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College football all about the money

Updated: September 24, 2012 6:25AM

Seldom do you get hypocrisy laid out before you with such Martha Stewart perfection!

Maybe it’s the season — scissored snowflakes and scented candles — but this NCAA-Ohio State-amateurism-bowl game scandal is absolutely mirth-inducing.

Five Ohio State football players, including superstar quarterback Terrelle Pryor, have been suspended by the NCAA for five games next season for selling stuff like their Big Ten championship rings, jerseys and awards such as — I could not make this up — Pryor’s 2009 Fiesta Bowl sportsmanship award.

Here’s more: The players allegedly got tattoos at a discount at a Columbus parlor, though Pryor tweeted last week, ‘‘I paid for my tattoos. Go Bucks.’’

A couple of the players also sold their unfortunately named ‘‘Gold Pants’’ trinkets, gifts they received from OSU for beating Michigan.

I don’t know a whole lot about Ohio State football history, other than having curiosity about the M&M-looking mascot, respect for Rex Kern, Jack Tatum, Archie Griffin, Cris Carter, that painted-face James Laurinaitis dude, and the time former Buckeyes wide receiver Bruce Jankowski told me about an enraged Woody Hayes driving a tractor through a chained stadium door. But I think selling something called the ‘‘Gold Pants’’ charm is not a horrible thing to do.

Apologies all around

At any rate, the players have all apologized to the world and, specifically, ‘‘the Buckeye Nation.’’ They will pay back from $150 to $2,500, depending on their sins, and give it to charity. And, as starting running back Dan Herron said in a news conference Tuesday, “My hope is there will be a day when I am forgiven.”

Pryor echoed that, saying somberly, ‘‘Hopefully, I can someday get your forgiveness.’’

Wow. This is similar to what penitent, shackled, convicted murderers say before leaving court.

But here’s the good part — all the players get to play in the Jan. 4 Sugar Bowl.

Bad guys or not, they’re Ohio State’s good guys!

This seems akin to allowing counterfeiters one more day with the big copying machine before turning in their ink supplies.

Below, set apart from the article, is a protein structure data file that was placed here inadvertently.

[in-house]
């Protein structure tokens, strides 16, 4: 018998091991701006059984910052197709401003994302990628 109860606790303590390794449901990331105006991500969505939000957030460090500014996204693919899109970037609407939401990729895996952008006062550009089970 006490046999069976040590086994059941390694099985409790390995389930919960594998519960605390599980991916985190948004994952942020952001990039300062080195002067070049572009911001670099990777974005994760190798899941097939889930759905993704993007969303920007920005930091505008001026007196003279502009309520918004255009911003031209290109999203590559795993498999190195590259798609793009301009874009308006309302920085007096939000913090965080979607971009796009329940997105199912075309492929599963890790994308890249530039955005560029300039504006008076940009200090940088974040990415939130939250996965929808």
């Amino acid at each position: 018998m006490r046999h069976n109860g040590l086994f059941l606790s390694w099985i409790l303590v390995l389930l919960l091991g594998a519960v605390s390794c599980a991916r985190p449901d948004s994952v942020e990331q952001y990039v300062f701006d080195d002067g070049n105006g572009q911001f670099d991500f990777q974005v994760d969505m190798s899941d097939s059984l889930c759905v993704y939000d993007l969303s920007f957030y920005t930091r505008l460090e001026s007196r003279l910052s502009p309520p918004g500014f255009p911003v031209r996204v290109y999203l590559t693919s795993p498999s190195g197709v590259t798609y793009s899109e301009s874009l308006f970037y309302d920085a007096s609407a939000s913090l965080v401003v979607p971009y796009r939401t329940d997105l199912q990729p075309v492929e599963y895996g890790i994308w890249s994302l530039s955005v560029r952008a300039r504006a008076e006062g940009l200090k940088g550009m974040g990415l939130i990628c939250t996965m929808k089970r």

But as Pryor said, ‘‘I didn’t mean to hurt nobody,’’ and neither does the NCAA or the Buckeye Nation.

Funny, but six years ago, Ohio State quarterback Troy Smith was suspended from the 2004 Alamo Bowl as soon as he was caught taking money from a booster.

But hypocrisy is what it is.

And it’s like snow flurries in a shaker in this one.

Consider, primarily, that nobody comes to a football game to see Ohio State coach Jim Tressel. And yet Tressel has a nine-year contract package with OSU worth $25  million. Consider that his benefits include personal use of a private aircraft for 20 hours each year, membership at a Columbus private golf course and, if he wins the national championship, ‘‘The Coach and the University agree to begin negotiating, in good faith, the terms of a new employment agreement.’’

And the players can’t even get discounted tats?

Why, why, why?

Why do star D-I players keep wanting cash? Why is that?

Why did USC’s Reggie Bush take that dough in college and ruin USC’s championship and then give back his Heisman Trophy?

Was it because his coach, Pete Carroll, made nearly $5 million a year and then skated to the NFL for more?

Why did Maurice Clarett, who scored the winning touchdown for Ohio State for its last national title (2002), seem to be all about money, before he went to prison?

Why did Keyshawn Johnson get investigated by the NCAA at USC? Why did the late, revered Hall of Famer Reggie White say he took money in college while at Tennessee?

The disconnect between what players — especially poor, minority ones — want, and what they’re allowed in D-I football, is stunning.

And it happens while all around them gorge on the profit pie.

Could it be these players just want their slice?

Why, mighty ESPN broadcasts 33 of the 35 bowl games. Think that monster’s purported sanctimony is real?

It’s incredible, but while players aren’t paid — and can’t sell what is rightfully theirs — Army head coach Rich Ellerson gets $50,000 just for beating Navy. He gets $150,000 if he beats both Navy and Air Force. University of California head coach Jeff Tedford gets a quarter-million dollars just to be head coach when the Bears move into their new practice facility next year.

And the money the coaches at Oregon, top to bottom, already have earned this season — sums that will increase wildly if the Ducks beat Auburn in the BCS championship game — is, in a word, indefensible.

Money, and power, are why Michigan recently named former Domino’s Pizza chairman and CEO David Brandon its new athletic director. With a sports budget of over $90 million, why not?

No end in sight

Does anybody remember when former longtime NCAA chief Walter Byers said, ‘‘I believe the athletes should have the same access to the commercial marketplace that the supervisors and overseers as well as other students have’’?

Anybody remember what Harold L. Enarson said in the late 1970s of big-time athletic departments: ‘‘They’re doing everything they can to imitate the commercial world, and I find that obscene’’?

Enarson was the former president of Ohio State.

The hilarity, and hypocrisy, never end.

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